Mazar-E-Sharif, Afghanistan<br />
Are you my mother?   <br />
I watched with amusement as this young child grabbed the hems of a few burkas before zoning in on her mother in a busy market place. As I moved through the cities and around the countryside women threw their burkas over my head. Ensconced in our secret tents they would kiss me three times on my cheeks and thank me for me for coming. I was often invited back into their homes with them where we would secretly share a cup of cardamom tea. <br />
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Friday, a Muslim holiday, is a day off for everyone. Shops close, it is a day of rest. I soon discovered where the women go: Bagh-E-Zanana, commonly called the Women’s Park. No men allowed. A small unkempt publicly owned area of land, it is a sacred space for women. Off come the shawls and burkas. The women are adorned in brightly colored dresses, long painted fingernails and heavy jewelry. They bring small picnics and snacks, beat tamborines, dance and gossip. They trade makeup, sunglasses and beauty tips. The young girls express themselves in clothes they would never dare to wear in public; hip hugging jeans, tight blouses, and they literally let their hair down. It is here, that on one day of the week, on one dry little patch of land in the corner of Kabul, the women of Afghanistan are free to throw off their burkas and dance.<br />
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Afghanistan is such a beautiful country. I wanted to attempt to bring a face to the place, to portray a slice of life beyond a war zone. Still, it’s obviously a challenging and dangerous place to photograph. Before I’d get in the car my driver would always scan underneath the vehicle for car bombs. Then he’d turn the key in the ignition with a prayer, “Inshallah.” God willing.<br />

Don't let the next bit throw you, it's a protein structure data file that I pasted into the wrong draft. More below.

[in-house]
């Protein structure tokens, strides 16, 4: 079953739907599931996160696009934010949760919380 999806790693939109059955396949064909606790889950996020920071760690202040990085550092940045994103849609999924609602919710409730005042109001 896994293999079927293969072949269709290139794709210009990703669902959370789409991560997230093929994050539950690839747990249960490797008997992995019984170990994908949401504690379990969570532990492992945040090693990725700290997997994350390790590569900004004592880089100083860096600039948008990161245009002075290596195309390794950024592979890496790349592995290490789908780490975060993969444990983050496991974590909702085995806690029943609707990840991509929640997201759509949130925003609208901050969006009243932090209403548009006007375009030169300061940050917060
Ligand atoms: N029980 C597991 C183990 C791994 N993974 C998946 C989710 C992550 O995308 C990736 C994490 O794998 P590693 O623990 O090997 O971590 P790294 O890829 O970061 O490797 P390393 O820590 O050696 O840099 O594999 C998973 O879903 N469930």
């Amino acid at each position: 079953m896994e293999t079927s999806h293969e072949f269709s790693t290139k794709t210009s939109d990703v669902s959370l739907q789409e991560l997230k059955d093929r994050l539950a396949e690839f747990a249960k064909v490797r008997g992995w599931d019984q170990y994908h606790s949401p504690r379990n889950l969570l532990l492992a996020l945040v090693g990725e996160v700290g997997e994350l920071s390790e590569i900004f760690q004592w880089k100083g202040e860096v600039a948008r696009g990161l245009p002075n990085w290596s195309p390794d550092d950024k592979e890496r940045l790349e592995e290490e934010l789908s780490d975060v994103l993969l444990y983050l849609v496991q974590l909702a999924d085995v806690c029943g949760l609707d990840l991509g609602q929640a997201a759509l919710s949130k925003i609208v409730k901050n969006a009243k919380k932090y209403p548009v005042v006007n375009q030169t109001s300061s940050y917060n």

“OK,” I eventually told him, “You really need to stop doing that because it’s kind of starting to freak me out.”

National Geographic Photographer's Favorite Places to Photograph

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Mazar-E-Sharif, Afghanistan
Are you my mother?
I watched with amusement as this young child grabbed the hems of a few burkas before zoning in on her mother in a busy market place. As I moved through the cities and around the countryside women threw their burkas over my head. Ensconced in our secret tents they would kiss me three times on my cheeks and thank me for me for coming. I was often invited back into their homes with them where we would secretly share a cup of cardamom...
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  • Date: 6 May 2007
  • Location: Mazar-E-Sharif Afghanistan
  • Filename: Wright_149.jpg
  • Image size: 1400x930 pixels